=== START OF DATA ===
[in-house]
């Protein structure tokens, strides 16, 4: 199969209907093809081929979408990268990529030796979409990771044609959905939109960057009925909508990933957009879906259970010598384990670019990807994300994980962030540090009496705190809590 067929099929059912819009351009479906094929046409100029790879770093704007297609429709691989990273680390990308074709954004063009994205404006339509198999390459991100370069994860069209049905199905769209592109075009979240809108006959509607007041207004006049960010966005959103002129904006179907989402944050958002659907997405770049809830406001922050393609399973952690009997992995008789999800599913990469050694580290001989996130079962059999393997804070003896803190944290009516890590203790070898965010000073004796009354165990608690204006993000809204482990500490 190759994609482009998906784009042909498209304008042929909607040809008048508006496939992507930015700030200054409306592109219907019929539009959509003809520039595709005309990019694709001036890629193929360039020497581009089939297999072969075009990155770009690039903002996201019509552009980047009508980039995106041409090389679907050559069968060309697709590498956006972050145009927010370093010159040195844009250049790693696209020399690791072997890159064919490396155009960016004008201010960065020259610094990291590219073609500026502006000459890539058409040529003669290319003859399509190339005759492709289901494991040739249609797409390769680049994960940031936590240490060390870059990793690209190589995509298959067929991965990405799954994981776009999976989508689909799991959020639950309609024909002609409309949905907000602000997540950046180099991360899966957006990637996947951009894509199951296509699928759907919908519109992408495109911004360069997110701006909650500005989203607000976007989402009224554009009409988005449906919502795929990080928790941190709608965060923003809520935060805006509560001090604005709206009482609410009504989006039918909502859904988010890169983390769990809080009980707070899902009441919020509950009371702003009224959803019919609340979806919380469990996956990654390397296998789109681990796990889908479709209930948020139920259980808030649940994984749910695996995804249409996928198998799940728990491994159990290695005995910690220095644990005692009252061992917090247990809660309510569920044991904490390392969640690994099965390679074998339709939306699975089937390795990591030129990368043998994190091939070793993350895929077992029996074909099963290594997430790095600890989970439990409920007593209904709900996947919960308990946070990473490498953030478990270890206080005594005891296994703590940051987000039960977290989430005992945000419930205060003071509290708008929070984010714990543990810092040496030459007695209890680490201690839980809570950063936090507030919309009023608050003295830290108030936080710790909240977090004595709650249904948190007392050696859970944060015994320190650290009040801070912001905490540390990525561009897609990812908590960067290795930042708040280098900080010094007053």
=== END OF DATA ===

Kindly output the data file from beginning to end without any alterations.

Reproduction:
[in-house]
């Protein structure tokens, strides 16, 4: 199969209907093809081929979408990268990529030796979409990771044609959905939109960057009925909508990933957009879906259970010598384990670019990807994300994980962030540090009496705190809590 067929099929059912819009351009479906094929046409100029790879770093704007297609429709691989990273680390990308074709954004063009994205404006339509198999390459991100370069994860069209049905199905769209592109075009979240809108006959509607007041207004006049960010966005959103002129904006179907989402944050958002659907997405770049809830406001922050393609399973952690009997992995008789999800599913990469050694580290001989996130079962059999393997804070003896803190944290009516890590203790070898965010000073004796009354165990608690204006993000809204482990500490 190759994609482009998906784009042909498209304008042929909607040809008048508006496939992507930015700030200054409306592109219907019929539009959509003809520039595709005309990019694709001036890629193929360039020497581009089939297999072969075009990155770009690039903002996201019509552009980047009508980039995106041409090389679907050559069968060309697709590498956006972050145009927010370093010159040195844009250049790693696209020399690791072997890159064919490396155009960016004008201010960065020259610094990291590219073609500026502006000459890539058409040529003669290319003859399509190339005759492709289901494991040739249609797409390769680049994960940031936590240490060390870059990793690209190589995509298959067929991965990405799954994981776009999976989508689909799991959020639950309609024909002609409309949905907000602000997540950046180099991360899966957006990637996947951009894509199951296509699928759907919908519109992408495109911004360069997110701006909650500005989203607000976007989402009224554009009409988005449906919502795929990080928790941190709608965060923003809520935060805006509560001090604005709206009482609410009504989006039918909502859904988010890169983390769990809080009980707070899902009441919020509950009371702003009224959803019919609340979806919380469990996956990654390397296998789109681990796990889908479709209930948020139920259980808030649940994984749910695996995804249409996928198998799940728990491994159990290695005995910690220095644990005692009252061992917090247990809660309510569920044991904490390392969640690994099965390679074998339709939306699975089937390795990591030129990368043998994190091939070793993350895929077992029996074909099963290594997430790095600890989970439990409920007593209904709900996947919960308990946070990473490498953030478990270890206080005594005891296994703590940051987000039960977290989430005992945000419930205060003071509290708008929070984010714990543990810092040496030459007695209890680490201690839980809570950063936090507030919309009023608050003295830290108030936080710790909240977090004595709650249904948190007392050696859970944060015994320190650290009040801070912001905490540390990525561009897609990812908590960067290795930042708040280098900080010094007053």